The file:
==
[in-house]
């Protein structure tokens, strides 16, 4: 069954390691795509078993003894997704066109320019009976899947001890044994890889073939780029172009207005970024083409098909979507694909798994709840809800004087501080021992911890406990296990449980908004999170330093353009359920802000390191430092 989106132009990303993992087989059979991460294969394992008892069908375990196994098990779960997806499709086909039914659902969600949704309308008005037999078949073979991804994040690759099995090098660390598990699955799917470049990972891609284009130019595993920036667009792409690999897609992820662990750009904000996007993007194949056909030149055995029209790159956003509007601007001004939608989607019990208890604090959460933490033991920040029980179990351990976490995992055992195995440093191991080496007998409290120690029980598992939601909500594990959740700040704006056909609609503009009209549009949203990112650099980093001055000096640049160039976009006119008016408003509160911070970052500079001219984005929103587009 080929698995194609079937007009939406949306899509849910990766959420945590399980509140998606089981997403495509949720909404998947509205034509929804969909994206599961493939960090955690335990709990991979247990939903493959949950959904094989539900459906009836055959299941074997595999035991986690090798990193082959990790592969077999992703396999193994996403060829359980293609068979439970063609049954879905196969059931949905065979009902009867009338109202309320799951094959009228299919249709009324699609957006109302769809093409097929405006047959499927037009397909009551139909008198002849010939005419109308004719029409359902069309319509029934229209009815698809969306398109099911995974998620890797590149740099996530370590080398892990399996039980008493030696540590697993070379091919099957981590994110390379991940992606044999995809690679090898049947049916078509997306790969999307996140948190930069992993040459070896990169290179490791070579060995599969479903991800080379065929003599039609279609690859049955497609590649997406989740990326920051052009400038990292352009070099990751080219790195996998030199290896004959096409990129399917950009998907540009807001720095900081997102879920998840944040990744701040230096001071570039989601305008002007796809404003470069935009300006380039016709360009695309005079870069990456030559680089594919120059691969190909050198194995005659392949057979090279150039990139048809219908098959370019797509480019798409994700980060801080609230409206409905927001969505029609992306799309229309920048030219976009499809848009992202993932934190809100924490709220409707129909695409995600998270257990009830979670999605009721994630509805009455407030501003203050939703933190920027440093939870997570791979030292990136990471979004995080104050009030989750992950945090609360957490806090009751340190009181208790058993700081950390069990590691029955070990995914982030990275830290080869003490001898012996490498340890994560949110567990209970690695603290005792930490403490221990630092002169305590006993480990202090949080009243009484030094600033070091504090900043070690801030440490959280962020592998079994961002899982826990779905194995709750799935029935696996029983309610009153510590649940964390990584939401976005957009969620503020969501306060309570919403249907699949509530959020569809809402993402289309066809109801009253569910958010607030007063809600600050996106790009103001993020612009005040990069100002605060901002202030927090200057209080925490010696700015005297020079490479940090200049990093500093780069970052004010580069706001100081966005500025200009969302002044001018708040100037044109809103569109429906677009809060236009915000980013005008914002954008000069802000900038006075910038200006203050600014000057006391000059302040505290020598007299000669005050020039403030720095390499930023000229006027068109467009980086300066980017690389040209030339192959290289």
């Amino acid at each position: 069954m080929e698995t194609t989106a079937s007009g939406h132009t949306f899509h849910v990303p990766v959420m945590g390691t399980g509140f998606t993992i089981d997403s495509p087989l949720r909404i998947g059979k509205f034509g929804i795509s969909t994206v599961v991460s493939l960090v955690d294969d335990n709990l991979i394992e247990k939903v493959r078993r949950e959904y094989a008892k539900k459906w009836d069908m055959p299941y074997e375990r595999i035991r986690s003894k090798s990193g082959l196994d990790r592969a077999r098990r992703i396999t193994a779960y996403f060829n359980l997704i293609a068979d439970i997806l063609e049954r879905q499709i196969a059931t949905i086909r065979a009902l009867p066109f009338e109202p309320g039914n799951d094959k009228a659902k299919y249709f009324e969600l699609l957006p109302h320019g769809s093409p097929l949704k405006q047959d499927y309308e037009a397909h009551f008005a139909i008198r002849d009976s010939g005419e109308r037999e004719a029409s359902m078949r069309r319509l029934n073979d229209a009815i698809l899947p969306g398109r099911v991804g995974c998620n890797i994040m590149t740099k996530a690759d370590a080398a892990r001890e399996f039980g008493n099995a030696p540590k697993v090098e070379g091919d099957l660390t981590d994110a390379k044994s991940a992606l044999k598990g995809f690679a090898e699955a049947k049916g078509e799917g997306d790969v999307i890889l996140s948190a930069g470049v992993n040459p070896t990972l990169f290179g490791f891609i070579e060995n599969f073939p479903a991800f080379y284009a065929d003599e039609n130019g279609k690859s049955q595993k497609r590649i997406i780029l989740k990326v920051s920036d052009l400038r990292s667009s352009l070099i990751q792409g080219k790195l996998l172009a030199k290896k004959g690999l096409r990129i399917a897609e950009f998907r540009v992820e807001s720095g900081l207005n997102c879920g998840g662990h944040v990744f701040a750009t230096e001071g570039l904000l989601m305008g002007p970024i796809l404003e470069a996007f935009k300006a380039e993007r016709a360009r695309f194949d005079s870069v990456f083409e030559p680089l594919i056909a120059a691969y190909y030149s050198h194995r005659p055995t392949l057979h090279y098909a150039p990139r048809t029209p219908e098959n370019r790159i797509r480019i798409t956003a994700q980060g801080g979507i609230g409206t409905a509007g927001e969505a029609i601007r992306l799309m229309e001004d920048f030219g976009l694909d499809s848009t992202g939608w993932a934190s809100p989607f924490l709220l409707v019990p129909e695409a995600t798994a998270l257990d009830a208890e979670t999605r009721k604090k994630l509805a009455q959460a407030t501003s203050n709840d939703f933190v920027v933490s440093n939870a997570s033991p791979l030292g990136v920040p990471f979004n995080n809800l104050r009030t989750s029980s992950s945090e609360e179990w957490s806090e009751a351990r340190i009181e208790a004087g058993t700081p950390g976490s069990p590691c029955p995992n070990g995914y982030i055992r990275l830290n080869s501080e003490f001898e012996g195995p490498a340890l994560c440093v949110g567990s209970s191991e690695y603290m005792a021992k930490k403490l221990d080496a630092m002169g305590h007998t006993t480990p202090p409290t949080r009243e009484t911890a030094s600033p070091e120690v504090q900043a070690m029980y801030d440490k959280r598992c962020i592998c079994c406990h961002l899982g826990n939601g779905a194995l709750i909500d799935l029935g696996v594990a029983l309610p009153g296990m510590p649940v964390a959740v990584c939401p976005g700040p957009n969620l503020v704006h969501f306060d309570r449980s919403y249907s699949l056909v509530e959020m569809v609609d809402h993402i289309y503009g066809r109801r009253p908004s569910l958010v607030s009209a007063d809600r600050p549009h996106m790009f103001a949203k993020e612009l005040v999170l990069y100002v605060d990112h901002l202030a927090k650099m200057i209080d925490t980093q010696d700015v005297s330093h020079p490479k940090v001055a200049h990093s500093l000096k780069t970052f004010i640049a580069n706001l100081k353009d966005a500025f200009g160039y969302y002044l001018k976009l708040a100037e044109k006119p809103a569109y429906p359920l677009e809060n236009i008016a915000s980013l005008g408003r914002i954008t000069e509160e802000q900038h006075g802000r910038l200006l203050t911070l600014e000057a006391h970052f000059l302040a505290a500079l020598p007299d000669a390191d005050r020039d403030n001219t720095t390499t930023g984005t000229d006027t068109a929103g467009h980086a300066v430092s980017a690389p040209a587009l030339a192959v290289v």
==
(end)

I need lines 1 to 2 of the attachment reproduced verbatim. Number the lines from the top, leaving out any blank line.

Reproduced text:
[in-house]
């Protein structure tokens, strides 16, 4: 069954390691795509078993003894997704066109320019009976899947001890044994890889073939780029172009207005970024083409098909979507694909798994709840809800004087501080021992911890406990296990449980908004999170330093353009359920802000390191430092 989106132009990303993992087989059979991460294969394992008892069908375990196994098990779960997806499709086909039914659902969600949704309308008005037999078949073979991804994040690759099995090098660390598990699955799917470049990972891609284009130019595993920036667009792409690999897609992820662990750009904000996007993007194949056909030149055995029209790159956003509007601007001004939608989607019990208890604090959460933490033991920040029980179990351990976490995992055992195995440093191991080496007998409290120690029980598992939601909500594990959740700040704006056909609609503009009209549009949203990112650099980093001055000096640049160039976009006119008016408003509160911070970052500079001219984005929103587009 080929698995194609079937007009939406949306899509849910990766959420945590399980509140998606089981997403495509949720909404998947509205034509929804969909994206599961493939960090955690335990709990991979247990939903493959949950959904094989539900459906009836055959299941074997595999035991986690090798990193082959990790592969077999992703396999193994996403060829359980293609068979439970063609049954879905196969059931949905065979009902009867009338109202309320799951094959009228299919249709009324699609957006109302769809093409097929405006047959499927037009397909009551139909008198002849010939005419109308004719029409359902069309319509029934229209009815698809969306398109099911995974998620890797590149740099996530370590080398892990399996039980008493030696540590697993070379091919099957981590994110390379991940992606044999995809690679090898049947049916078509997306790969999307996140948190930069992993040459070896990169290179490791070579060995599969479903991800080379065929003599039609279609690859049955497609590649997406989740990326920051052009400038990292352009070099990751080219790195996998030199290896004959096409990129399917950009998907540009807001720095900081997102879920998840944040990744701040230096001071570039989601305008002007796809404003470069935009300006380039016709360009695309005079870069990456030559680089594919120059691969190909050198194995005659392949057979090279150039990139048809219908098959370019797509480019798409994700980060801080609230409206409905927001969505029609992306799309229309920048030219976009499809848009992202993932934190809100924490709220409707129909695409995600998270257990009830979670999605009721994630509805009455407030501003203050939703933190920027440093939870997570791979030292990136990471979004995080104050009030989750992950945090609360957490806090009751340190009181208790058993700081950390069990590691029955070990995914982030990275830290080869003490001898012996490498340890994560949110567990209970690695603290005792930490403490221990630092002169305590006993480990202090949080009243009484030094600033070091504090900043070690801030440490959280962020592998079994961002899982826990779905194995709750799935029935696996029983309610009153510590649940964390990584939401976005957009969620503020969501306060309570919403249907699949509530959020569809809402993402289309066809109801009253569910958010607030007063809600600050996106790009103001993020612009005040990069100002605060901002202030927090200057209080925490010696700015005297020079490479940090200049990093500093780069970052004010580069706001100081966005500025200009969302002044001018708040100037044109809103569109429906677009809060236009915000980013005008914002954008000069802000900038006075910038200006203050600014000057006391000059302040505290020598007299000669005050020039403030720095390499930023000229006027068109467009980086300066980017690389040209030339192959290289």